Getting your blood sugar under control appears to have far reaching effects according to a new study coming out of Japan. The study links glucose regulation with dementia and prediabetes and diabetes with dementia, vascular dementia and Alzheimer’s Disease. In the population group studied poor glucose control accounted for one in six cases of dementia and one in five cases of Alzheimer’s.
Diabetes patients were 74% more likely to develop dementia of any type over 15 years of follow-up after adjustment for other confounding factors.
And Alzheimer's disease developed 2.05-fold more often in those with diabetes than in those with normal glucose tolerance. Most interesting, though, was the strong risk prediction of postload glucose levels during the oral glucose tolerance test, mimicking how meals are metabolized.
Higher two-hour postload glucose levels correlated with greater risk of developing dementia, Alzheimer's disease, and vascular dementia. After adjustment for age, sex, hypertension, electrocardiogram abnormalities, body mass index, waist-to-hip ratio, total cholesterol, prior stroke, education, smoking, alcohol intake, and physical activity in the multivariate analysis: Two-hour postload glucose levels of 7.8 to 11.0 mmol/L predicted 50% elevated risk of all-cause dementia and 87% elevated likelihood of Alzheimer's disease.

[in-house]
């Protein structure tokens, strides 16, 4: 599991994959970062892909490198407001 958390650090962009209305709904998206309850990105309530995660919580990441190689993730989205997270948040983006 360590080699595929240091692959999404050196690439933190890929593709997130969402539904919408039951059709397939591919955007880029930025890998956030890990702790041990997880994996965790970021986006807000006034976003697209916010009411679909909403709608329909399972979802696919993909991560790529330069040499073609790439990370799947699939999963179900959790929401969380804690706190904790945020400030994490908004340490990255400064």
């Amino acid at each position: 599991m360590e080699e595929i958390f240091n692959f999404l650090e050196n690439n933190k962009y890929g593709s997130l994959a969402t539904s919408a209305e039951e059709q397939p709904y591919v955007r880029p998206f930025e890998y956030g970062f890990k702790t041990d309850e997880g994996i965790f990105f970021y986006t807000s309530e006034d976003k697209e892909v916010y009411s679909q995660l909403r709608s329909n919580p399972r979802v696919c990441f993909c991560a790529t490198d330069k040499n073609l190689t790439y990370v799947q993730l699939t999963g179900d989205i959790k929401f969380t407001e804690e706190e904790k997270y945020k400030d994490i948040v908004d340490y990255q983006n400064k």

Two-hour postload glucose levels above 11.0 mmol/L predicted 2.47-fold higher risk of all-cause dementia and 3.42-fold elevated Alzheimer's risk and 2.66-fold elevated vascular dementia risk (P=0.01).
Those findings suggested "that postprandial glucose regulation is critical to prevent future dementia.
Hyperglycemia itself may have an impact on the brain through atherosclerosis, oxidative stress and accumulation of advanced protein glycation, and changes in insulin metabolism yielding distorted amyloid metabolism.
One important tool to reduce high after meal blood sugar levels is the glycemic index. Foods that are low are better than foods that are high.
Have a look at how the foods you eat frequently score on the index here.
Ohara T, et al "Glucose tolerance status and risk of dementia in the community: The Hisayama Study" Neurology 2011; 77: 1126–1134.
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